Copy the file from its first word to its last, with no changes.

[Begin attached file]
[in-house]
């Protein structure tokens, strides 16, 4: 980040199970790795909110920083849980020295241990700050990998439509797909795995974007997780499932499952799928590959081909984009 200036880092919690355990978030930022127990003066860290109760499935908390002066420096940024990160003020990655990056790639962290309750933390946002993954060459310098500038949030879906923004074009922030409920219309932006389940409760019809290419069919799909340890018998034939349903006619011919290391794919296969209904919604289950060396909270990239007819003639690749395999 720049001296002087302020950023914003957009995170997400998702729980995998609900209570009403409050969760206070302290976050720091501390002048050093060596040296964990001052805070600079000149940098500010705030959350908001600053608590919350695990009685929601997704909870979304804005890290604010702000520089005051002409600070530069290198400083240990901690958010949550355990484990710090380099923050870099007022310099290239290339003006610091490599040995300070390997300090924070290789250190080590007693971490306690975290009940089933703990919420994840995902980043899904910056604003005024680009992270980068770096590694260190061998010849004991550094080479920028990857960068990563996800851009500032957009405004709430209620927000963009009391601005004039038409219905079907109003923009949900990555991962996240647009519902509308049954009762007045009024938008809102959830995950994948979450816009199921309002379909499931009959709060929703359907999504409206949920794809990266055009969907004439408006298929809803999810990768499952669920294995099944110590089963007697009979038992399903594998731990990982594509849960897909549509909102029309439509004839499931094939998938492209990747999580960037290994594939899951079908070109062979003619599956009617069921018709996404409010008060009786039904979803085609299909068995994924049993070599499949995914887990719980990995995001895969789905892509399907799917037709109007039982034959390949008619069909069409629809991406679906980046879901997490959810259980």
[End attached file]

[in-house]
């Protein structure tokens, strides 16, 4: 980040199970790795909110920083849980020295241990700050990998439509797909795995974007997780499932499952799928590959081909984009 200036880092919690355990978030930022127990003066860290109760499935908390002066420096940024990160003020990655990056790639962290309750933390946002993954060459310098500038949030879906923004074009922030409920219309932006389940409760019809290419069919799909340890018998034939349903006619011919290391794919296969209904919604289950060396909270990239007819003639690749395999 720049001296002087302020950023914003957009995170997400998702729980995998609900209570009403409050969760206070302290976050720091501390002048050093060596040296964990001052805070600079000149940098500010705030959350908001600053608590919350695990009685929601997704909870979304804005890290604010702000520089005051002409600070530069290198400083240990901690958010949550355990484990710090380099923050870099007022310099290239290339003006610091490599040995300070390997300090924070290789250190080590007693971490306690975290009940089933703990919420994840995902980043899904910056604003005024680009992270980068770096590694260190061998010849004991550094080479920028990857960068990563996800851009500032957009405004709430209620927000963009009391601005004039038409219905079907109003923009949900990555991962996240647009519902509308049954009762007045009024938008809102959830995950994948979450816009199921309002379909499931009959709060929703359907999504409206949920794809990266055009969907004439408006298929809803999810990768499952669920294995099944110590089963007697009979038992399903594998731990990982594509849960897909549509909102029309439509004839499931094939998938492209990747999580960037290994594939899951079908070109062979003619599956009617069921018709996404409010008060009786039904979803085609299909068995994924049993070599499949995914887990719980990995995001895969789905892509399907799917037709109007039982034959390949008619069909069409629809991406679906980046879901997490959810259980």